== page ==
Made in moments, cufflinks are a stylish finishing touch - and they're not just for men! By Robert Lomas
Although they're mainly worn by men, cufflinks can add an unusual decorative finishing touch to women's shirt-cuffs too.
You can buy cufflink barrels the blank metal pieces - in a variety of materials, from stainless steel to silver plated. They can be circular or square, flat or recessed. Their size is based on the diameter of the larger disc and can be anything from 11mm to 18mm. Find them in jewellery-making or bead shops.
Choosing what to stick on to the barrel is the fun part. Glass beads are ideal but you can also use other items such as badges and bottle tops, and what you choose can be made of materials including glass, ceramic, wood, plastic, rubber and metal.
Strong contact adhesive (make sure it's suitable for the material you're using)
Make sure that the cufflink barrel is clean and dry. Large beads may get snagged on sleeves as you take them on or off, and could even be pulled off the barrel.
Apply the adhesive according to manufacturer's instructions. Be careful not to get glue on areas of the cufflink barrels and the bead that will be visible once dry.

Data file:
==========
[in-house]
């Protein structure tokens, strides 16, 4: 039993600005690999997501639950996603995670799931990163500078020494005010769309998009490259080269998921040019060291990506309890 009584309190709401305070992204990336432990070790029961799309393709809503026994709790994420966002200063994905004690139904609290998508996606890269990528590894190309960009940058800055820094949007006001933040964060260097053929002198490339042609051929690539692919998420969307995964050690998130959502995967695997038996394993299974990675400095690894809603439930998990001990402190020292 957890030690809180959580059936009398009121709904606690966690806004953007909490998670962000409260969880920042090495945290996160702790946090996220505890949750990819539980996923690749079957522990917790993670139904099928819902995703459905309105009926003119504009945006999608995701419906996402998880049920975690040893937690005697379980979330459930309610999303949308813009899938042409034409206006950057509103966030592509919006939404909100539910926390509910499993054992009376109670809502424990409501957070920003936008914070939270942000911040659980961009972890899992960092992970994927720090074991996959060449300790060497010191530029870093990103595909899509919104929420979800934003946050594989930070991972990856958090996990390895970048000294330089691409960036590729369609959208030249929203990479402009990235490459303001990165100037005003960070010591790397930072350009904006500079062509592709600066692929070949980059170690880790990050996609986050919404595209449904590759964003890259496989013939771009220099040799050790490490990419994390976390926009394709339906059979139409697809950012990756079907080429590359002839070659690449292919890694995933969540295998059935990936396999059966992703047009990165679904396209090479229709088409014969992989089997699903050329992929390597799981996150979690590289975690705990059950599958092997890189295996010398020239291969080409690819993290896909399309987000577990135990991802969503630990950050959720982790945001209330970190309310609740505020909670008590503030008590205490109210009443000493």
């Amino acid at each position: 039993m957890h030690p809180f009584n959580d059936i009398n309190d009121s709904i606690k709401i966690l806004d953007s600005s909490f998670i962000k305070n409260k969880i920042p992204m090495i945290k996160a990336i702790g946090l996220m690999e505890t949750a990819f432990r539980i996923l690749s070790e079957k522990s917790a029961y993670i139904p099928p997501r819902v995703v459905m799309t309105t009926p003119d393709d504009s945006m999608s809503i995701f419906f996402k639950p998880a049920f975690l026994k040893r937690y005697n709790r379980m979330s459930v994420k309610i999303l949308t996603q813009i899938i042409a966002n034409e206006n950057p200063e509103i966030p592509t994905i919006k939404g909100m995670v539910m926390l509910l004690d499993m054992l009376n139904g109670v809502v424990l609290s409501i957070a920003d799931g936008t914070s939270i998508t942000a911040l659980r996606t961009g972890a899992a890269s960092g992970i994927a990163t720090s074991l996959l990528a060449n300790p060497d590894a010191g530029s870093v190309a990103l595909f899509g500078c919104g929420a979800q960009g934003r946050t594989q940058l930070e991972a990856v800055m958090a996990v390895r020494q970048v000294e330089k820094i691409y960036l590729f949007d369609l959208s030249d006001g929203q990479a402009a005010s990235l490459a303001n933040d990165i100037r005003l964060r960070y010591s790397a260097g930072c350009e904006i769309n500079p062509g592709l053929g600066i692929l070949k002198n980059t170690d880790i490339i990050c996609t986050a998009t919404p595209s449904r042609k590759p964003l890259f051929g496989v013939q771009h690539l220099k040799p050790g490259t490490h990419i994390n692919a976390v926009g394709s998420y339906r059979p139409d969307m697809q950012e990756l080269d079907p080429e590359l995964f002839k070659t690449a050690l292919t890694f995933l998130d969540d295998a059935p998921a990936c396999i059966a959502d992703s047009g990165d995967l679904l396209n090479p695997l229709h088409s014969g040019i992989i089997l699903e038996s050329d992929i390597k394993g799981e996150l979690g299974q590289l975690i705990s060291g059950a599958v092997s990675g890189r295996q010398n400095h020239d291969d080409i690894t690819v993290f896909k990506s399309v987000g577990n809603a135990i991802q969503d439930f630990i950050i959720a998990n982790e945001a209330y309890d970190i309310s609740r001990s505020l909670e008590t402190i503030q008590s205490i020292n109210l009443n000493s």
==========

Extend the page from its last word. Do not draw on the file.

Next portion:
Leave your cufflinks in a safe place to dry. You may need to prop them up while it dries.
Once dry polish your cufflinks with a soft damp cloth and then finish with a dry cloth. If you used silver barrels use silver polish for a great effect.
Cufflinks first appeared during the reign of the French King Louis XIV when shirt sleeves began to be fastened with boutons de manchette or sleeve buttons. These were usually coloured glass buttons joined by a short chain. By the 18th century cufflinks had become more ornate, made of precious metals and adorned with jewels.
Shirt cuffs with cufflinks can be worn 'kissing' - with the ends pinched together - or barrel-style with one end overlapping the other. Kissing cuffs is more usual.